CMO Survey February 2012 Follows Marketplace Dynamics and Trends
It’s done, it’s a given; the social media bullet has been fired. The question is, does it have a real target or is it another hand grenade tossed mindlessly to create some sort of marketing explosion? Okay, so if I’m sounding like some sort of weapon and ammunition expert, I’m not one and I don’t have any interest in war. BUT, from all that I am observing around me, I definitely think there are far too many bullets flying around in the social media marketing space. That’s a lot of resources being burned away and I worry about whether or not marketers are putting enough strategic thought into why, how and what they are doing.
The recent CMO Survey highlights some interesting trends in marketing spending overall, as well as social media and marketing. Marketing spending increases further to account for 10.4% of overall firm budgets. The general economic optimism is good news for all; it is also, however, a time to rethink marketing strategy. Let’s not forget the very recent past, when budgets were mercilessly slashed and marketing was a tightrope walk of survive or perish. This resurgence of marketing budgets can be tricky, especially in the B2B marketing world as organizations can dangerously fall into the comfort trap. I don’t think there is any room for comfort or complacence. If anything, this is the time to polish your armoury of marketing weapons and make sure each one is a guided missile with a specific target and a measurable outcome.
Less Spending on Market Penetration, More on Developing New Markets and Diversification
A notable shift indicated by the CMO survey is that B2B marketers are likely to spend less of their marketing budgets on market penetration and more on developing new markets and diversification. Another finding is that “growth in marketing budgets remains high as B2B product companies expect 2x-4x growth of other industries”. Social media spending growth continues to rise with a 19.5% increase expected in five years. We are moving in the right direction, no doubt, but the results have to be tangible. What most companies are doing is assigning a portion of their marketing budget on conversion tactics. Social media is being viewed largely as a tactic, when really it needs to be process-driven.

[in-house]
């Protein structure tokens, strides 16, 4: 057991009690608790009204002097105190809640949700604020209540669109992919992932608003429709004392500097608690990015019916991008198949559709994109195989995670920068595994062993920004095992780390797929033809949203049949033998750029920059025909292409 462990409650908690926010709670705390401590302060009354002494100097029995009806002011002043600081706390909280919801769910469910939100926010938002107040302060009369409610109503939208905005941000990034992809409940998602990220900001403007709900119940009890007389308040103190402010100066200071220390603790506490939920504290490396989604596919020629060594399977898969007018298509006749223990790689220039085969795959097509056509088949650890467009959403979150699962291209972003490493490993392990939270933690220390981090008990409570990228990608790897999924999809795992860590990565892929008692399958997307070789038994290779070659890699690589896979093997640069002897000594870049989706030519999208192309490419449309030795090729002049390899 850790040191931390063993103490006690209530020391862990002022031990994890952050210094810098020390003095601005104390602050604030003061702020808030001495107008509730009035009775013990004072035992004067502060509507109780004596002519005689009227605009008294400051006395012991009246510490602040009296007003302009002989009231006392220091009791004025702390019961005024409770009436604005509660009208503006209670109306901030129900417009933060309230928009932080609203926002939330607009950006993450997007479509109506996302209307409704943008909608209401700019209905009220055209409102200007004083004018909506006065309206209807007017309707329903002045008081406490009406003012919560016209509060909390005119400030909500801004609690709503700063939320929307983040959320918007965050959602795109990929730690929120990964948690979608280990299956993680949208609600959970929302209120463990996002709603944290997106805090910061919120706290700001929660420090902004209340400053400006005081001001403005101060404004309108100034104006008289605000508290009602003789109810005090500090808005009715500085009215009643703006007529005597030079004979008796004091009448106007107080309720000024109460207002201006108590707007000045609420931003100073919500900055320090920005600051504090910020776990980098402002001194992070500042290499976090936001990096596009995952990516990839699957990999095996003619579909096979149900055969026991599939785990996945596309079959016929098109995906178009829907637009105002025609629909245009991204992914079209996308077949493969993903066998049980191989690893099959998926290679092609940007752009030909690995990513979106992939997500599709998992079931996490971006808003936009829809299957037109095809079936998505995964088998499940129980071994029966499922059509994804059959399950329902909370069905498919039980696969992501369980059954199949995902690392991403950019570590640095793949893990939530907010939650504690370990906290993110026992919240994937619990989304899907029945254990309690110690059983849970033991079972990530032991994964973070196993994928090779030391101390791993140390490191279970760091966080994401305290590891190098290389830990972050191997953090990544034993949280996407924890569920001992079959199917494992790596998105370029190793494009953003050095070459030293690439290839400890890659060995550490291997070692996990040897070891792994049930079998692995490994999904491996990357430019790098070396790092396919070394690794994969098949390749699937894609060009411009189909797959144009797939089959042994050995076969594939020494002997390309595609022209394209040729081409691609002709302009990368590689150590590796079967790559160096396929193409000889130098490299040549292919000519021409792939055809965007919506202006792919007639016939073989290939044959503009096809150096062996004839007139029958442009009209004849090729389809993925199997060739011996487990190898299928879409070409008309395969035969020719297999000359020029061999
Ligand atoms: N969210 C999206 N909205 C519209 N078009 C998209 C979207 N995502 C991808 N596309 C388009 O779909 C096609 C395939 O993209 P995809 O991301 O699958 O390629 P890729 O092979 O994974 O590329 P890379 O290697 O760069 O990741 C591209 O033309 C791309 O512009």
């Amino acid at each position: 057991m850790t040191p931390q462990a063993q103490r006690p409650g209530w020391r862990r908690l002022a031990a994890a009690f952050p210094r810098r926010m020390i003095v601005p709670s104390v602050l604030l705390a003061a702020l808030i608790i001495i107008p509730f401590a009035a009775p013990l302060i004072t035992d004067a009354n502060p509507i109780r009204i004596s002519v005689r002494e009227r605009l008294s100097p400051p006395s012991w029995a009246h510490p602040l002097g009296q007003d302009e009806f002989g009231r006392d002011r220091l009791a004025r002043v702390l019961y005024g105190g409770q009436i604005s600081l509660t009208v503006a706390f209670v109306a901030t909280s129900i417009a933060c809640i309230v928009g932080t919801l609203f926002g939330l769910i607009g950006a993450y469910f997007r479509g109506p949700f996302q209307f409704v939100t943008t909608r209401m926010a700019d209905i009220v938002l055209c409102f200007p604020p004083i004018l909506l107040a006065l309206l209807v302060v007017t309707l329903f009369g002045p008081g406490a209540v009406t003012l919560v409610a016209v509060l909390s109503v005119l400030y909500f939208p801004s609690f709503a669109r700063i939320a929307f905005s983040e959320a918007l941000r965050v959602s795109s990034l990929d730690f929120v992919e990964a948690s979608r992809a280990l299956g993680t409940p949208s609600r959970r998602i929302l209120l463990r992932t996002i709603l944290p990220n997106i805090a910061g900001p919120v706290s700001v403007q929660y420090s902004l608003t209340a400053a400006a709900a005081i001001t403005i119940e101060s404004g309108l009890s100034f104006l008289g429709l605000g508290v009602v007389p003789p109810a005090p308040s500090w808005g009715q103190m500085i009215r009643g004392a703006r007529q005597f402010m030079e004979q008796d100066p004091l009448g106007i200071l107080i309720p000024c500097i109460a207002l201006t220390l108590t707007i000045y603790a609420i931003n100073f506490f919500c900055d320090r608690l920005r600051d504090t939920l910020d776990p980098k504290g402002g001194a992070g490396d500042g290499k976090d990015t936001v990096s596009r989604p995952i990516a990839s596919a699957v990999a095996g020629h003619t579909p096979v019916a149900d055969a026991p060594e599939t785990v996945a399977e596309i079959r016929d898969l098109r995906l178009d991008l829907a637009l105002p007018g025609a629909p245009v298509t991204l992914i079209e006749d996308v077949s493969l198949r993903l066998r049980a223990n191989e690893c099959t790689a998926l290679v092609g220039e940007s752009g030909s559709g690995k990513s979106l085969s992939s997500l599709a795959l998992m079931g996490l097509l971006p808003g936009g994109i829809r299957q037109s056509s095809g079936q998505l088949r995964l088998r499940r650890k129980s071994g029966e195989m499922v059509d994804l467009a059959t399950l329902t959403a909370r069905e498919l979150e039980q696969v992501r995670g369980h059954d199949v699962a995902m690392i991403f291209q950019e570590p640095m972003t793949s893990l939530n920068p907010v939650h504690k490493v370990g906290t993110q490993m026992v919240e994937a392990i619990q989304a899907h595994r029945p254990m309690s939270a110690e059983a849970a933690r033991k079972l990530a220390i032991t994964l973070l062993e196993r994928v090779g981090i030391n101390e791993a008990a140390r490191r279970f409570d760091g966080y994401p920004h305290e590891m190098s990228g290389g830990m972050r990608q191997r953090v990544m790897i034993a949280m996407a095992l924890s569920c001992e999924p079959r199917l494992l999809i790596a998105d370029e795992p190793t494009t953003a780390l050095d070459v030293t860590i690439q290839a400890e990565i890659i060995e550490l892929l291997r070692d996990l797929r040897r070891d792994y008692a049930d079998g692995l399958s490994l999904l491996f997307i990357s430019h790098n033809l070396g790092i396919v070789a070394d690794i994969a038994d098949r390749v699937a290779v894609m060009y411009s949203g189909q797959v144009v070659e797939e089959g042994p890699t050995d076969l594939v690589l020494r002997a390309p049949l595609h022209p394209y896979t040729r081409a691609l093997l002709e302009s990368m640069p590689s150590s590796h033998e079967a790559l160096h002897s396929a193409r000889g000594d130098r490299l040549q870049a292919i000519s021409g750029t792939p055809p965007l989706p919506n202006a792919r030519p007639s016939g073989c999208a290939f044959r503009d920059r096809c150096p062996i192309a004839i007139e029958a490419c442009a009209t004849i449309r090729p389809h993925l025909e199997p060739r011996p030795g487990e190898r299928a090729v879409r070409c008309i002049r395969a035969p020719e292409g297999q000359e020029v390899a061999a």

If you compare traditional demand generation and go-to-market strategies such as branding, events, direct mail, etc. with social media, the steps in the process are the same. As marketers, we tend to get so caught up in customer education and branding that we easily lose sight of the demand generation and conversion component. No one is paying attention to this and if they are, the metrics and analytics are too complicated to apply towards strategy and results improvement. That is the simple explanation behind this fire-and-forget approach that is rampant, particularly with social media marketing. In fact, one of the questions asked in the survey was: How effectively is social media integrated with your firm’s marketing strategy? Responses were on a 7-point scale (1=not integrated, 7=very integrated). And the results: “Social media remains poorly integrated with marketing strategy”. Why am I not surprised? See this table:
I do believe that social media is not going away anytime soon, so as a B2B marketer, you may as well start planning for success.
What has been your experience with social media so far? What portion of your marketing budget do you allocate to it and what contributions, if any, do you see being made to your revenues and bottom line? Leave me a comment.